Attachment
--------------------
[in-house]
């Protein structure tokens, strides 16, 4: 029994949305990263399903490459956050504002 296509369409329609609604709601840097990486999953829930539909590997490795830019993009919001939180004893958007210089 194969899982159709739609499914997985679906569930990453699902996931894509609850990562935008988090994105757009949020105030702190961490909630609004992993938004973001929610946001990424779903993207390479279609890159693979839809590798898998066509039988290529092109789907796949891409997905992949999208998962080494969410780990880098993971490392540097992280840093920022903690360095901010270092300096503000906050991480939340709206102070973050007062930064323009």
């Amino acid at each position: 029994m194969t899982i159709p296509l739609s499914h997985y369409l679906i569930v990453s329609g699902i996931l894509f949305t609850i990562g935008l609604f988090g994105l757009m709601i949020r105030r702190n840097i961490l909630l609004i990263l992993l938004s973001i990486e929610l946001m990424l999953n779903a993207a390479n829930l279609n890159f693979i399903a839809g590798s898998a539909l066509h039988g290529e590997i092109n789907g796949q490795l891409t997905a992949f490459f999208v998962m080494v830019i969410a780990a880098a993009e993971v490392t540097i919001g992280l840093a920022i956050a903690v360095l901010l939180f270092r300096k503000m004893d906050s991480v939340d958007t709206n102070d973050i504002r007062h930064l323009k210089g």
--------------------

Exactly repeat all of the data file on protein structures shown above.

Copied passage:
[in-house]
């Protein structure tokens, strides 16, 4: 029994949305990263399903490459956050504002 296509369409329609609604709601840097990486999953829930539909590997490795830019993009919001939180004893958007210089 194969899982159709739609499914997985679906569930990453699902996931894509609850990562935008988090994105757009949020105030702190961490909630609004992993938004973001929610946001990424779903993207390479279609890159693979839809590798898998066509039988290529092109789907796949891409997905992949999208998962080494969410780990880098993971490392540097992280840093920022903690360095901010270092300096503000906050991480939340709206102070973050007062930064323009």
């Amino acid at each position: 029994m194969t899982i159709p296509l739609s499914h997985y369409l679906i569930v990453s329609g699902i996931l894509f949305t609850i990562g935008l609604f988090g994105l757009m709601i949020r105030r702190n840097i961490l909630l609004i990263l992993l938004s973001i990486e929610l946001m990424l999953n779903a993207a390479n829930l279609n890159f693979i399903a839809g590798s898998a539909l066509h039988g290529e590997i092109n789907g796949q490795l891409t997905a992949f490459f999208v998962m080494v830019i969410a780990a880098a993009e993971v490392t540097i919001g992280l840093a920022i956050a903690v360095l901010l939180f270092r300096k503000m004893d906050s991480v939340d958007t709206n102070d973050i504002r007062h930064l323009k210089g």